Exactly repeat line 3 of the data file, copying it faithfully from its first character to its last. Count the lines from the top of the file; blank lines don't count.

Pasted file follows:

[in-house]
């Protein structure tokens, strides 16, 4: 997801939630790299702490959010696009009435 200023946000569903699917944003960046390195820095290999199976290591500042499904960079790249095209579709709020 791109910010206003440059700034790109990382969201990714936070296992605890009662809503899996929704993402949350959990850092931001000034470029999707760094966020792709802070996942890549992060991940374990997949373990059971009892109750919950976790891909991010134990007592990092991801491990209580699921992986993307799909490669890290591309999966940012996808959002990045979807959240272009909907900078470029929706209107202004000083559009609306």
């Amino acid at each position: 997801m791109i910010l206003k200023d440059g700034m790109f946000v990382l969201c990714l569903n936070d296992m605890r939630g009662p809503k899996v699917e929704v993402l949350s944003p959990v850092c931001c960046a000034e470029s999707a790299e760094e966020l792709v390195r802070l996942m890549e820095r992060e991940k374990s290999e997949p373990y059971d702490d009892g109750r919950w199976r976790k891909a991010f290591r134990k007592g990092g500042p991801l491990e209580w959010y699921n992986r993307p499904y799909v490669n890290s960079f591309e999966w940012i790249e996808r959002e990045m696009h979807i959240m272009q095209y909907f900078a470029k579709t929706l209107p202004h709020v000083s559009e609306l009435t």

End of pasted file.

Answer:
């Amino acid at each position: 997801m791109i910010l206003k200023d440059g700034m790109f946000v990382l969201c990714l569903n936070d296992m605890r939630g009662p809503k899996v699917e929704v993402l949350s944003p959990v850092c931001c960046a000034e470029s999707a790299e760094e966020l792709v390195r802070l996942m890549e820095r992060e991940k374990s290999e997949p373990y059971d702490d009892g109750r919950w199976r976790k891909a991010f290591r134990k007592g990092g500042p991801l491990e209580w959010y699921n992986r993307p499904y799909v490669n890290s960079f591309e999966w940012i790249e996808r959002e990045m696009h979807i959240m272009q095209y909907f900078a470029k579709t929706l209107p202004h709020v000083s559009e609306l009435t």